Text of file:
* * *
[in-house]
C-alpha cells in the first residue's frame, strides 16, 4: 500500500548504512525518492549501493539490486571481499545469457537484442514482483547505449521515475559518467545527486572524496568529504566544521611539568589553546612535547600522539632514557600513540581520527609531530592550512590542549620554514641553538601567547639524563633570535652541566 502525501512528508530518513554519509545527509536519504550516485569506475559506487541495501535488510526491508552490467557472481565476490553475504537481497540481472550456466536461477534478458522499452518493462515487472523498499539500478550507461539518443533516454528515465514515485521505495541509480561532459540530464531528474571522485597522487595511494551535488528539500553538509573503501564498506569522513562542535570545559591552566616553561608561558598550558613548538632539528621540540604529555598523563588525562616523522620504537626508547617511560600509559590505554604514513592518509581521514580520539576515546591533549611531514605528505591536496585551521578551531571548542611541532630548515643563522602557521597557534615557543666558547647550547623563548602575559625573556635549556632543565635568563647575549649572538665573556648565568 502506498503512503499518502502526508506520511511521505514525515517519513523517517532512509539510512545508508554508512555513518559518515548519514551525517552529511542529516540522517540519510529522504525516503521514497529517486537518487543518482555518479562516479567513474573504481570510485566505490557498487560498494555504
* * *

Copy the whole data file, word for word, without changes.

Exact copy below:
[in-house]
C-alpha cells in the first residue's frame, strides 16, 4: 500500500548504512525518492549501493539490486571481499545469457537484442514482483547505449521515475559518467545527486572524496568529504566544521611539568589553546612535547600522539632514557600513540581520527609531530592550512590542549620554514641553538601567547639524563633570535652541566 502525501512528508530518513554519509545527509536519504550516485569506475559506487541495501535488510526491508552490467557472481565476490553475504537481497540481472550456466536461477534478458522499452518493462515487472523498499539500478550507461539518443533516454528515465514515485521505495541509480561532459540530464531528474571522485597522487595511494551535488528539500553538509573503501564498506569522513562542535570545559591552566616553561608561558598550558613548538632539528621540540604529555598523563588525562616523522620504537626508547617511560600509559590505554604514513592518509581521514580520539576515546591533549611531514605528505591536496585551521578551531571548542611541532630548515643563522602557521597557534615557543666558547647550547623563548602575559625573556635549556632543565635568563647575549649572538665573556648565568 502506498503512503499518502502526508506520511511521505514525515517519513523517517532512509539510512545508508554508512555513518559518515548519514551525517552529511542529516540522517540519510529522504525516503521514497529517486537518487543518482555518479562516479567513474573504481570510485566505490557498487560498494555504